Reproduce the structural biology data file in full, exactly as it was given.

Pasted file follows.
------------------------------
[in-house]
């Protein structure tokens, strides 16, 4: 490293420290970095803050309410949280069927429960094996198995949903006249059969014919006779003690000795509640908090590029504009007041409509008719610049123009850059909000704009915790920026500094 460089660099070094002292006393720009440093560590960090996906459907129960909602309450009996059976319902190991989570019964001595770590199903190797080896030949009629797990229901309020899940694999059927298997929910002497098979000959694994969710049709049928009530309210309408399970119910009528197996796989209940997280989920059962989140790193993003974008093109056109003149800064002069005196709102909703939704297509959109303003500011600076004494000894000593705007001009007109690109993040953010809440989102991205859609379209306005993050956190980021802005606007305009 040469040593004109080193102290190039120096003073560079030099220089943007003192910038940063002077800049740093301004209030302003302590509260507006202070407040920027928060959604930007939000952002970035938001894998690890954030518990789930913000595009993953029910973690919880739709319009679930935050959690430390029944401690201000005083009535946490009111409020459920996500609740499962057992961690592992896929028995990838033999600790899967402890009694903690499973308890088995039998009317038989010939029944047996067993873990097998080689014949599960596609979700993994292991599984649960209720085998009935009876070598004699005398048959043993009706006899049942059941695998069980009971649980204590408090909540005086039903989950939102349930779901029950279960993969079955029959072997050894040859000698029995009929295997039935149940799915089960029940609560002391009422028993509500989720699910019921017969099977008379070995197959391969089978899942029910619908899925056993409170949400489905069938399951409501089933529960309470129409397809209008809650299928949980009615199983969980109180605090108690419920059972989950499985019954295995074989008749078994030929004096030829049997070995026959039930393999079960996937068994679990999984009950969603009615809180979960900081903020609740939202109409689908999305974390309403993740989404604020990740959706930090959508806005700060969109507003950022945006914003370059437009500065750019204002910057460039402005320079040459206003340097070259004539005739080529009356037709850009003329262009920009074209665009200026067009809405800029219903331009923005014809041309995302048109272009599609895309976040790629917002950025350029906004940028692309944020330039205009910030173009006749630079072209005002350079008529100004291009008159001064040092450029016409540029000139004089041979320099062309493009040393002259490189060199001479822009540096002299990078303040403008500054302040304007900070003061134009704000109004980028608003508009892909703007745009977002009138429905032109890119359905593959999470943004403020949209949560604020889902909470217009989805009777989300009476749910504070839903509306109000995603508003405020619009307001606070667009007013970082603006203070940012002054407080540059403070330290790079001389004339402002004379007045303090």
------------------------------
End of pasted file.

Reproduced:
[in-house]
């Protein structure tokens, strides 16, 4: 490293420290970095803050309410949280069927429960094996198995949903006249059969014919006779003690000795509640908090590029504009007041409509008719610049123009850059909000704009915790920026500094 460089660099070094002292006393720009440093560590960090996906459907129960909602309450009996059976319902190991989570019964001595770590199903190797080896030949009629797990229901309020899940694999059927298997929910002497098979000959694994969710049709049928009530309210309408399970119910009528197996796989209940997280989920059962989140790193993003974008093109056109003149800064002069005196709102909703939704297509959109303003500011600076004494000894000593705007001009007109690109993040953010809440989102991205859609379209306005993050956190980021802005606007305009 040469040593004109080193102290190039120096003073560079030099220089943007003192910038940063002077800049740093301004209030302003302590509260507006202070407040920027928060959604930007939000952002970035938001894998690890954030518990789930913000595009993953029910973690919880739709319009679930935050959690430390029944401690201000005083009535946490009111409020459920996500609740499962057992961690592992896929028995990838033999600790899967402890009694903690499973308890088995039998009317038989010939029944047996067993873990097998080689014949599960596609979700993994292991599984649960209720085998009935009876070598004699005398048959043993009706006899049942059941695998069980009971649980204590408090909540005086039903989950939102349930779901029950279960993969079955029959072997050894040859000698029995009929295997039935149940799915089960029940609560002391009422028993509500989720699910019921017969099977008379070995197959391969089978899942029910619908899925056993409170949400489905069938399951409501089933529960309470129409397809209008809650299928949980009615199983969980109180605090108690419920059972989950499985019954295995074989008749078994030929004096030829049997070995026959039930393999079960996937068994679990999984009950969603009615809180979960900081903020609740939202109409689908999305974390309403993740989404604020990740959706930090959508806005700060969109507003950022945006914003370059437009500065750019204002910057460039402005320079040459206003340097070259004539005739080529009356037709850009003329262009920009074209665009200026067009809405800029219903331009923005014809041309995302048109272009599609895309976040790629917002950025350029906004940028692309944020330039205009910030173009006749630079072209005002350079008529100004291009008159001064040092450029016409540029000139004089041979320099062309493009040393002259490189060199001479822009540096002299990078303040403008500054302040304007900070003061134009704000109004980028608003508009892909703007745009977002009138429905032109890119359905593959999470943004403020949209949560604020889902909470217009989805009777989300009476749910504070839903509306109000995603508003405020619009307001606070667009007013970082603006203070940012002054407080540059403070330290790079001389004339402002004379007045303090």